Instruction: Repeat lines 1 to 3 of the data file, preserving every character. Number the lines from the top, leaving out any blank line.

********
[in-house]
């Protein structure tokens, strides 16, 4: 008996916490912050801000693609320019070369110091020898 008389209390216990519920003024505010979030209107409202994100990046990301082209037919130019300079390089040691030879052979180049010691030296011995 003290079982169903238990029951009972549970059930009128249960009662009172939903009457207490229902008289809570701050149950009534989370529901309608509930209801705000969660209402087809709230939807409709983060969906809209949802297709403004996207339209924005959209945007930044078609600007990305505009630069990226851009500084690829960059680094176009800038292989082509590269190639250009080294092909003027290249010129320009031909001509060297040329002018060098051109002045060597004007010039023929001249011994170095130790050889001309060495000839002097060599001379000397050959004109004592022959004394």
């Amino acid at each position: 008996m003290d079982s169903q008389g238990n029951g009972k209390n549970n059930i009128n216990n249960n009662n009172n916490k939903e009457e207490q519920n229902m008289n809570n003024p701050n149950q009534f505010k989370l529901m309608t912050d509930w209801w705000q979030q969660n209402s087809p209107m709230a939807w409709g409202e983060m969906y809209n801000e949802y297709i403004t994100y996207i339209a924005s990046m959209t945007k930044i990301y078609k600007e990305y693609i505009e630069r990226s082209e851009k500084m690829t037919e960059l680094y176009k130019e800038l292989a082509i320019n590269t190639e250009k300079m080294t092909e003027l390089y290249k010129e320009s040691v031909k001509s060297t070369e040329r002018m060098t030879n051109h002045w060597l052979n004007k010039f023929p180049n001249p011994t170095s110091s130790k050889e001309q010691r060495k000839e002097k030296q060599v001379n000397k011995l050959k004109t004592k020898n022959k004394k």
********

[in-house]
């Protein structure tokens, strides 16, 4: 008996916490912050801000693609320019070369110091020898 008389209390216990519920003024505010979030209107409202994100990046990301082209037919130019300079390089040691030879052979180049010691030296011995 003290079982169903238990029951009972549970059930009128249960009662009172939903009457207490229902008289809570701050149950009534989370529901309608509930209801705000969660209402087809709230939807409709983060969906809209949802297709403004996207339209924005959209945007930044078609600007990305505009630069990226851009500084690829960059680094176009800038292989082509590269190639250009080294092909003027290249010129320009031909001509060297040329002018060098051109002045060597004007010039023929001249011994170095130790050889001309060495000839002097060599001379000397050959004109004592022959004394």
């Amino acid at each position: 008996m003290d079982s169903q008389g238990n029951g009972k209390n549970n059930i009128n216990n249960n009662n009172n916490k939903e009457e207490q519920n229902m008289n809570n003024p701050n149950q009534f505010k989370l529901m309608t912050d509930w209801w705000q979030q969660n209402s087809p209107m709230a939807w409709g409202e983060m969906y809209n801000e949802y297709i403004t994100y996207i339209a924005s990046m959209t945007k930044i990301y078609k600007e990305y693609i505009e630069r990226s082209e851009k500084m690829t037919e960059l680094y176009k130019e800038l292989a082509i320019n590269t190639e250009k300079m080294t092909e003027l390089y290249k010129e320009s040691v031909k001509s060297t070369e040329r002018m060098t030879n051109h002045w060597l052979n004007k010039f023929p180049n001249p011994t170095s110091s130790k050889e001309q010691r060495k000839e002097k030296q060599v001379n000397k011995l050959k004109t004592k020898n022959k004394k």